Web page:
Installing Busybox

Having described in two previous posts how to obtain some ‘execution space’ in the Android file system, the question of what to do next is answered by ‘Install Busybox!’ Busybox is program that aims to provide the whole list of Unix command line utilities in a single executable program.

I have cached a very nice version of Busybox (as busybox.bin) in my bin-arm6 archive online here, and as I mentioned before, this is an essential component of the Android command line experience. This stripped, dynamically linked (to libc and libm; at 889532 bytes), and carefully compiled version supports the following standard Linux utilities:

[, [[, acpid, adjtimex, ar, arp, arping, ash,
awk, base64, basename, beep, blkid, blockdev,
bootchartd, brctl, bunzip2, bzcat, bzip2, cal,
cat, catv, chat, chattr, chgrp, chmod, chown,
chpst, chroot, chrt, chvt, cksum, clear, cmp,
comm, cp, cpio, crond, crontab, cryptpw,
cttyhack, cut, date, dc, dd, depmod, devmem, df,
dhcprelay, diff, dirname, dmesg, dnsd,
dnsdomainname, dos2unix, du, dumpleases, echo,
ed, egrep, env, envdir, envuidgid, ether-wake,
expand, expr, fakeidentd, false, fbset,
fbsplash, fdflush, fdformat, fdisk, fgconsole,
fgrep, find, findfs, flock, fold, free,
freeramdisk, fsck, fsck.minix, fsync, ftpd,
ftpget, ftpput, fuser, getopt, grep, gunzip,
gzip, halt, hd, hdparm, head, hexdump, hostname,
httpd, hush, hwclock, id, ifconfig, ifdown,
ifup, inetd, init, insmod, install, ionice,
iostat, ip, ipaddr, ipcalc, ipcrm, ipcs, iplink,
iproute, iprule, iptunnel, kill, killall,
killall5, klogd, length, less, linuxrc, ln,
logger, logread, losetup, ls, lsattr, lsmod,
lspci, lsusb, lzcat, lzma, lzop, lzopcat,
makedevs, man, md5sum, mdev, mesg, microcom,
mkdir, mkdosfs, mke2fs, mkfifo, mkfs.ext2,
mkfs.minix, mkfs.vfat, mknod, mkpasswd, mkswap,
mktemp, modinfo, modprobe, more, mount,
mountpoint, mpstat, mv, nameif, nbd-client, nc,
netstat, nice, nmeter, nohup, nslookup, ntpd,
od, patch, pgrep, pidof, ping, ping6,
pipe_progress, pivot_root, pkill, pmap,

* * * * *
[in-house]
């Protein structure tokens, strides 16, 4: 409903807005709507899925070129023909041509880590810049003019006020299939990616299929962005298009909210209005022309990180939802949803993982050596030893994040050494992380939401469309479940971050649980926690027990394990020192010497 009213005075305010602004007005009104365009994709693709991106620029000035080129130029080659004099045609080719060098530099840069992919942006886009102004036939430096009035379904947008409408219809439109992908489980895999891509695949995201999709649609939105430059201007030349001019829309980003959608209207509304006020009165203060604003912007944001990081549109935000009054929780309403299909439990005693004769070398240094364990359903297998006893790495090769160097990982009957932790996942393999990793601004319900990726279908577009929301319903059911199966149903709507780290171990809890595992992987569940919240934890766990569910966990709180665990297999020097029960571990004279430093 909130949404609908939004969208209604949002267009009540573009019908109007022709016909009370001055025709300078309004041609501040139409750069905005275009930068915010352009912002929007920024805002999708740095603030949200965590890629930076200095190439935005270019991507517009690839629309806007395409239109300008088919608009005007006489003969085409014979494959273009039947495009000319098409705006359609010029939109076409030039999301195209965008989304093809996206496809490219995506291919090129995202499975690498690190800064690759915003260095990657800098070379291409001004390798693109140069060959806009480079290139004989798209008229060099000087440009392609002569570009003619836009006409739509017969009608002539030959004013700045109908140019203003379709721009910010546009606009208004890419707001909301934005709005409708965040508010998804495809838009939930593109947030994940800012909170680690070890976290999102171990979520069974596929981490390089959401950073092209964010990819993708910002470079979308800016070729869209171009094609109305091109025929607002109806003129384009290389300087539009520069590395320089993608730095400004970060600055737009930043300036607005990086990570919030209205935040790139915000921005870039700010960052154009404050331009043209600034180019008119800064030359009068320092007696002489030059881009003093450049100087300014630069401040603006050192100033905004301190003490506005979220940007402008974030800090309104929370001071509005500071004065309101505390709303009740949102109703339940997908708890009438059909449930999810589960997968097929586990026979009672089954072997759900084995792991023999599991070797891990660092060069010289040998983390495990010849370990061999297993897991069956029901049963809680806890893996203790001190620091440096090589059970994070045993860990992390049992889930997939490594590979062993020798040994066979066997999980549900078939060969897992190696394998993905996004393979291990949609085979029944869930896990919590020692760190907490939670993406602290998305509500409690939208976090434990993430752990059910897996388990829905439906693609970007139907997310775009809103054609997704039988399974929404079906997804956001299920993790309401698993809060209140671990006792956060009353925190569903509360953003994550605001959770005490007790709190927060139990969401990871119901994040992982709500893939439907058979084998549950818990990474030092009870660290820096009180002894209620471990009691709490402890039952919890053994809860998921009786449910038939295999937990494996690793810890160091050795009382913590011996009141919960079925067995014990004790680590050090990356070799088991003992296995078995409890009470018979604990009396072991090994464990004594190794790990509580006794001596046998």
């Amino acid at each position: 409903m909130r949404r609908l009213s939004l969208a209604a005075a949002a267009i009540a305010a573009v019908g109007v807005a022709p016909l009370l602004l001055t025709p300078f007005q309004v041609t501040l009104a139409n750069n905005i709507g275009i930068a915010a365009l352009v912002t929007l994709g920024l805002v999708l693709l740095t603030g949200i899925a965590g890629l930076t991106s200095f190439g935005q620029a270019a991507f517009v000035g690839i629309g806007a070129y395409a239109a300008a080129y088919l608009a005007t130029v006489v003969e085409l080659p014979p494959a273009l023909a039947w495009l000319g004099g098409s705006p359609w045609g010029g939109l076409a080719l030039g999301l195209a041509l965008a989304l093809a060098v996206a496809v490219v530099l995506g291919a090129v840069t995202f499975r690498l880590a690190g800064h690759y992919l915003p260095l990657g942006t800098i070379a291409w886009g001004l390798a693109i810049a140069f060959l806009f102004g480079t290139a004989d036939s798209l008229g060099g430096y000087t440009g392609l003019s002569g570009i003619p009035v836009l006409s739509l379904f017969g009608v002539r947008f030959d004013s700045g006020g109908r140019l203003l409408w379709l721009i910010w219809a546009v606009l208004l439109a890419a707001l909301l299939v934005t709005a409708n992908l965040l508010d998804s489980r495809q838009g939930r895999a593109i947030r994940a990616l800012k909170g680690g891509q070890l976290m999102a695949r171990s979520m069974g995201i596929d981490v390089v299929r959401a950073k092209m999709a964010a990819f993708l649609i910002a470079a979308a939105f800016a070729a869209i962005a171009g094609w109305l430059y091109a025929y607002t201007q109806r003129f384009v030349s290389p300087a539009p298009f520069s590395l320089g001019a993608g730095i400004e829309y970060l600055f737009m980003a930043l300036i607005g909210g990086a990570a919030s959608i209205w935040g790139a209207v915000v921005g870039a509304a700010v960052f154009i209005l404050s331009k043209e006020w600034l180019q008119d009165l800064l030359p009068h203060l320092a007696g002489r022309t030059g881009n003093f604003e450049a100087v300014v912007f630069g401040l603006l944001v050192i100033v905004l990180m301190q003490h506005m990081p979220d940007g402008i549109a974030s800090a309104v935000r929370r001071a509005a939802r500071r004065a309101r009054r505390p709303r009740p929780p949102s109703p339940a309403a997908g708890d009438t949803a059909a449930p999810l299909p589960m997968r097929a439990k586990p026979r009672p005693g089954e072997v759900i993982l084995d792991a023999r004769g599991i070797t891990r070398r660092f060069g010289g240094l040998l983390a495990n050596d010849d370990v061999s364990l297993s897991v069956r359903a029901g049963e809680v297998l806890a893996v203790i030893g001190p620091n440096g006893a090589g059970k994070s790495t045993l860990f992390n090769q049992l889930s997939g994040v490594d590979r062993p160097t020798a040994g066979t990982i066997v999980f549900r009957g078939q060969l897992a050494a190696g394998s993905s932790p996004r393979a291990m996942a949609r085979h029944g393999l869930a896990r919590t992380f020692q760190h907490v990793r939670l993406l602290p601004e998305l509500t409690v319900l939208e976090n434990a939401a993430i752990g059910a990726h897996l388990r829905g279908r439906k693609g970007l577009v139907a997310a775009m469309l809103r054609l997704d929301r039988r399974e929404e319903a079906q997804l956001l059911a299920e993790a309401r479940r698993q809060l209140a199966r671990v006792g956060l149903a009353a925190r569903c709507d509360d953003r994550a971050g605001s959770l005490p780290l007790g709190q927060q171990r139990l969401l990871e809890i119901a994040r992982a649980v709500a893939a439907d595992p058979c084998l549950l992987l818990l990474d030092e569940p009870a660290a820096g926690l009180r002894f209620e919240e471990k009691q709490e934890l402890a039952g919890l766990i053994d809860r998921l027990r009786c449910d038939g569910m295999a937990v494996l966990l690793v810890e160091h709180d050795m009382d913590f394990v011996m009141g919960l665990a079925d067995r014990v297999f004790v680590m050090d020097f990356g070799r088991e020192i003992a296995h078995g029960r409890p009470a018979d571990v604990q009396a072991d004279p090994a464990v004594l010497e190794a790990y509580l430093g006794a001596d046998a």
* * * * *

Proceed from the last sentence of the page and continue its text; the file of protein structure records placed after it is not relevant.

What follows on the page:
poweroff, powertop, printenv, printf, ps, pscan,
pwd, raidautorun, rdate, rdev, readahead,
readlink, readprofile, realpath, reboot, renice,
reset, resize, rev, rm, rmdir, rmmod, route,
rtcwake, run-parts, runsv, runsvdir, rx, script,
scriptreplay, sed, seq, setconsole, setlogcons,
setsid, setuidgid, sh, sha1sum, sha256sum,
sha512sum, showkey, slattach, sleep, smemcap,
softlimit, sort, split, start-stop-daemon, stat,
strings, stty, sum, sv, svlogd, swapoff, swapon,
switch_root, sync, sysctl, syslogd, tac, tail,
tar, tcpsvd, tee, telnet, telnetd, test, tftp,
tftpd, time, timeout, top, touch, tr,
traceroute, traceroute6, true, tty, ttysize,
tunctl, ubiattach, ubidetach, udhcpc, udhcpd,
udpsvd, umount, uname, unexpand, uniq, unix2dos,
unlzma, unlzop, unxz, unzip, uptime, usleep,
uudecode, uuencode, vconfig, vi, volname, wall,
watch, watchdog, wc, wget, which, whoami, xargs,
xz, xzcat, yes, zcat, zcip

I particularly note:

httpd: a very nice cgi capable http server

wget: versitile net file downloader

vi: editor for the ages

telnetd: telnet server for your phone — use your laptop keyboard for your phone’s command line

ftpd and tfpd: file access servers

du: disk usage lister

ash: Bash-like shell, particularly useful on Android version < 4.0

Of course, many of these utility functions are not accessible on a non-rooted phone, but are left in the Busybox binary. The ones you will miss mount volumes and swap space.

If you have your execution space set up as previously discussed (with $BIN pointing to the directory with execution privileges where busybox lives, and $PATH includes $BIN first), then the command busybox would list all the commands supported and busybox command commandargs would execute a command, for example busybox du /sdcard/.

This is, however, too much typing, particularly if you are using an onscreen keyboard. Fortunately Busybox looks at the first argument (number 0), the program name, to see if it is not ‘busybox’, and if not tries to find a utility with that name to execute. This means that we can create symbolic links from ‘cat, ‘ls’, etc. to busybox, and the proper utility will be called. So to set up all of the utilities so that they may be called simply, change directory to $BIN, and then

for c in $(busybox –list); do busybox ln -sf busybox $c; done

Now you should be able to execute du /sdcard/ from the command line — and be sure to try ls -asCF $BIN to see what is going on. All the new files are zero in size!

Now we have a capable command line.

More information is at

Java, via Dalvik, at the Android Command Line